Gardening is a great workout for the whole body, which is excellent news if the thought of daily gym sessions and frequent pavement-pounding doesn’t appeal.
Depending on the nature of the activity and how it’s carried out, gardening as an exercise is rated at moderate to strenuous. Like most exercise-types, the benefits are most keenly felt if you do at least 30 minutes at a time, a few days each week. You can spread the half-hour across the day, with experts recommending each session lasts for a minimum of eight minutes.
The post-gardening muscle tiredness we’ve all felt just goes to show what a great workout maintaining your outdoor space can be! Arms, legs, back, shoulders, neck, buttocks, stomach and core are all put to use when gardening. Regular gardening also helps to improve muscle tone.
With all the bending, stretching and twisting involved, gardening can have a yoga-like effect on the body. These movements work on your balance and flexibility; and all the lifting and carrying required will have a marked impact on the strength and robustness of your bones and joints. Simply being outside will also ensure you get a good dose of essential Vitamin D.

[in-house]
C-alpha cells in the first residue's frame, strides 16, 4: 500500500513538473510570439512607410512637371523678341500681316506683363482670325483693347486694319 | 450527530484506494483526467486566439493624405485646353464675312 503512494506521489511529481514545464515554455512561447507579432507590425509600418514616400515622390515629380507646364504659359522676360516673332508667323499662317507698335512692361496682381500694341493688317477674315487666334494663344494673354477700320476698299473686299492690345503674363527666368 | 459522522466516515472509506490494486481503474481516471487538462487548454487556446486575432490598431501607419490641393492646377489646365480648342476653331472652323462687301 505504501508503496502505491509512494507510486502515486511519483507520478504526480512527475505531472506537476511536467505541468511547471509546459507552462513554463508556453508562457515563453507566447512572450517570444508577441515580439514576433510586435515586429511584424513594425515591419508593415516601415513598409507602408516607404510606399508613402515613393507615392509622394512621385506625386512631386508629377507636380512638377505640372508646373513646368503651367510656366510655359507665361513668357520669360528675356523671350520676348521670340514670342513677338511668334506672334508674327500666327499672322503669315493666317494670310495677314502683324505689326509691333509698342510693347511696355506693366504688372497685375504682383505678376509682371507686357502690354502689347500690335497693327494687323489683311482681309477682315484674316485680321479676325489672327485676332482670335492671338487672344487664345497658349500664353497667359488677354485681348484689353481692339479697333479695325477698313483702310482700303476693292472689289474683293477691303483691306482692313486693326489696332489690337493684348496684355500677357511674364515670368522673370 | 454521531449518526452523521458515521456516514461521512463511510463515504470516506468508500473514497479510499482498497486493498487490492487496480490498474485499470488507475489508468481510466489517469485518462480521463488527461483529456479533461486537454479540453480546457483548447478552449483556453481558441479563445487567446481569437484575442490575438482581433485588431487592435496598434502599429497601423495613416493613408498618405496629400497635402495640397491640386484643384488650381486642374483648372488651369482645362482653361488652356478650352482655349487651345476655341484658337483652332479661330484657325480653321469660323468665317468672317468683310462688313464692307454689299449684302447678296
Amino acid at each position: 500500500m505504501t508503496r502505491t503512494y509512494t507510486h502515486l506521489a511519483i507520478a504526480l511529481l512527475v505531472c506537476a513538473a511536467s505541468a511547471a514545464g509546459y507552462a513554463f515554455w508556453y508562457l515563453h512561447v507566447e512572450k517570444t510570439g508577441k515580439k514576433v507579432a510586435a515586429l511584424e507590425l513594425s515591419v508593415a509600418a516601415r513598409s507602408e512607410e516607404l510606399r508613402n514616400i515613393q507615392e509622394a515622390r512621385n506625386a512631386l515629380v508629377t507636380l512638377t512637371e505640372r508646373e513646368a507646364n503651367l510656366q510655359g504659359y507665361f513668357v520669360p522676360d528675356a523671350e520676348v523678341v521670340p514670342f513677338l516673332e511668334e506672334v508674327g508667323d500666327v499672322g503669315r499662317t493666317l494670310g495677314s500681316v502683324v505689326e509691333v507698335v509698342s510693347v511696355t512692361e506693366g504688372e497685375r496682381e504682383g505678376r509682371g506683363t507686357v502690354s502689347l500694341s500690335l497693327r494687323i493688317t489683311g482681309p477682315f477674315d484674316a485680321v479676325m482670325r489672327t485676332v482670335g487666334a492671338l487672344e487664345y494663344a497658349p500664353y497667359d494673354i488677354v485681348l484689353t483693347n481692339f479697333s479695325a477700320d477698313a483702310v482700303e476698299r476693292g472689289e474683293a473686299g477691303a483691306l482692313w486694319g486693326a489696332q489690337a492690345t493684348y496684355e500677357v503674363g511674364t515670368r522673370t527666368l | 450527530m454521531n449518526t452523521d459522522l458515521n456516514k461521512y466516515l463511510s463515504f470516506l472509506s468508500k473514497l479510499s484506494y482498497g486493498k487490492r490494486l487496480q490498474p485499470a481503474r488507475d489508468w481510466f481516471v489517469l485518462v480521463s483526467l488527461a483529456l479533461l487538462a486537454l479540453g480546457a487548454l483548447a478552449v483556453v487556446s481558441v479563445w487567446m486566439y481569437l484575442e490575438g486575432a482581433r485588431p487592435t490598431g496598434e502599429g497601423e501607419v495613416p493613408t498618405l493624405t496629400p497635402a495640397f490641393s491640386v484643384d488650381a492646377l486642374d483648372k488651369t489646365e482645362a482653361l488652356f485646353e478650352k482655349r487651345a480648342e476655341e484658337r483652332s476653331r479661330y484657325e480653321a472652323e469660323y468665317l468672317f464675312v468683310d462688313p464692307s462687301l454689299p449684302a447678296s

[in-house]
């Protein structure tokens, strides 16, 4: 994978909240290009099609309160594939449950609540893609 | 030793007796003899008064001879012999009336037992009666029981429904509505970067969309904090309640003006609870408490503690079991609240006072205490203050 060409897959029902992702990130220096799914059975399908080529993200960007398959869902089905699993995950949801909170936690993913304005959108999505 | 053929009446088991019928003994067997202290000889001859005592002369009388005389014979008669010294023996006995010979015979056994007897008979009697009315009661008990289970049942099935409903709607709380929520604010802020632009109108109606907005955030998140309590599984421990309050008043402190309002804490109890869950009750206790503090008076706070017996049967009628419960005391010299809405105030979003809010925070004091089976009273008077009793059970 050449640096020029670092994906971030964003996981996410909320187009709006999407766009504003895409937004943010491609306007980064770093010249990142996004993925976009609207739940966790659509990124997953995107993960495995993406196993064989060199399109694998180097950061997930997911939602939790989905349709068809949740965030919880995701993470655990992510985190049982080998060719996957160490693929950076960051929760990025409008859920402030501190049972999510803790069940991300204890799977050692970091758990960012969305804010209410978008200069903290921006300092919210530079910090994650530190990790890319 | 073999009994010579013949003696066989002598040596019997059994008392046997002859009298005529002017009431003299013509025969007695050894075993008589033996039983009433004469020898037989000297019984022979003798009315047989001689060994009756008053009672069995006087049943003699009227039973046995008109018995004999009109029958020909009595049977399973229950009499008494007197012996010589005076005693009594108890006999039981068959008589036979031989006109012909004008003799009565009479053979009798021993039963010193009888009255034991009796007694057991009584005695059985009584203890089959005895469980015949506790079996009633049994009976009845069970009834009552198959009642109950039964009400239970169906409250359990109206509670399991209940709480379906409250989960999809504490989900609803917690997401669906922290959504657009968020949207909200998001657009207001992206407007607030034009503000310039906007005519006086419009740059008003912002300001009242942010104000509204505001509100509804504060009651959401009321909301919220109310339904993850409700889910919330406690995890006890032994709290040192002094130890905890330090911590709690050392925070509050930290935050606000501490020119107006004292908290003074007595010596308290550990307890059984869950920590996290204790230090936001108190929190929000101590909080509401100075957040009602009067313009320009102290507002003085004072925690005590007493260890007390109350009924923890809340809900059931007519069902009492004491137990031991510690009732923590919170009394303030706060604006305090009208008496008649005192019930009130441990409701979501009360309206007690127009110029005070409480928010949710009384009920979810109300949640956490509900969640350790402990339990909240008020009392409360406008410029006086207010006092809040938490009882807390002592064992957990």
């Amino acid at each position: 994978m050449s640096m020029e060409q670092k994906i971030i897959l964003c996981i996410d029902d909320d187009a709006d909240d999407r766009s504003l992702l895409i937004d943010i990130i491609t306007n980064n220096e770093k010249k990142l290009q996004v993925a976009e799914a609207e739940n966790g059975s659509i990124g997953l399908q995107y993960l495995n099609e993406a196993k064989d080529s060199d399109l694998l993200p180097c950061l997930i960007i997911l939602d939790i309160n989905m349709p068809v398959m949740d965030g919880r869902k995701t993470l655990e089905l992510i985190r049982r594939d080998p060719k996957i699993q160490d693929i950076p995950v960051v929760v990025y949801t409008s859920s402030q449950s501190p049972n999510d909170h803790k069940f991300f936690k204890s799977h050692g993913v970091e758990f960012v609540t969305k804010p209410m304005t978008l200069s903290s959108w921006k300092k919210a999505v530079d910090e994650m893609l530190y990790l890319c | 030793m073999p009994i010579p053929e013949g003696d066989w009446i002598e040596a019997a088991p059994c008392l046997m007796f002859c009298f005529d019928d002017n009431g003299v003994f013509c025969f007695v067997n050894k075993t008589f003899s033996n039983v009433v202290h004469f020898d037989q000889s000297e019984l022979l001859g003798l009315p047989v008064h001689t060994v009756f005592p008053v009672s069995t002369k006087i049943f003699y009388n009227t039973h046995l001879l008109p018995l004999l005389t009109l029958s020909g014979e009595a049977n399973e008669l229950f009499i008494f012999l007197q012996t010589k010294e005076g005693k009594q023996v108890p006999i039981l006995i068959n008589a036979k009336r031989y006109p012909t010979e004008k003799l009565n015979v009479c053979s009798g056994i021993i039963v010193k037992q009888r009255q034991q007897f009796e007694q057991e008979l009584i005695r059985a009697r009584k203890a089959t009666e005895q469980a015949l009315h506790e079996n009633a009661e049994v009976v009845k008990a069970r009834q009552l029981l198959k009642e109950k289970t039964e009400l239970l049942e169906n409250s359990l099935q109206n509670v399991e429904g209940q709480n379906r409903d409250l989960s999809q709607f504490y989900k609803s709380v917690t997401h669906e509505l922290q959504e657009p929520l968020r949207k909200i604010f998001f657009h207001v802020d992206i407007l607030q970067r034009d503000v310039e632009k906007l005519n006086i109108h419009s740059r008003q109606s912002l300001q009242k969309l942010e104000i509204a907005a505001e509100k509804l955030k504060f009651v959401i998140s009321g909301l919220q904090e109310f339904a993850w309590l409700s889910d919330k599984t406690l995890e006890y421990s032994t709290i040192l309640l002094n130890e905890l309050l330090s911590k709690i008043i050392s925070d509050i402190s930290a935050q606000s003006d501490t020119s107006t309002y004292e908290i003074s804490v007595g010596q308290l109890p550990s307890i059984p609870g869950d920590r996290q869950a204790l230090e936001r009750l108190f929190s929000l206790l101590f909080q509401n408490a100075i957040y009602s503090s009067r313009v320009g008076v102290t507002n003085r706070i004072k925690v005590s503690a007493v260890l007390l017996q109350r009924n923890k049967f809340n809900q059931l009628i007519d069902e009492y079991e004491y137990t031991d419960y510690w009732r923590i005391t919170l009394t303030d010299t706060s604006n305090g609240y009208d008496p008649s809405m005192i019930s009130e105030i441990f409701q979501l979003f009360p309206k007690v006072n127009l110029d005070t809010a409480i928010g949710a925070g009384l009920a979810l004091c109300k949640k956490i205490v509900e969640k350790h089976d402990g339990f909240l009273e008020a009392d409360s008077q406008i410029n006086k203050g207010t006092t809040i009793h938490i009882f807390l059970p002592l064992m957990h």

The strenuousness of gardening works to get the heart pumping, which in turn improves circulation and contributes hugely to your stamina and endurance-levels. If you feel even slightly out of breath, you know your cardiovascular system is getting a good workout.
Getting some fresh, oxygen-rich air into the lungs works wonders for the body, boosting vitality and optimising respiratory efficiency.
A 30-minute gardening session typically burns between 150 and 200 calories. Mowing the lawn and digging-over flowerbeds and veg plots are particularly good in terms of exercise – just half-an-hour spent mowing can cause men to burn well over 200 calories. Of course, that’s with a walk-behind machine, not a ride-on!
Incontrovertible proof of gardening’s effectiveness in terms of achieving all-round fitness. Just one note of caution though – try not to overdo it. Make sure you lift and bend properly; and if you feel any pain that goes beyond slightly achy muscles, you should reassure yourself by seeking advice from a medical professional.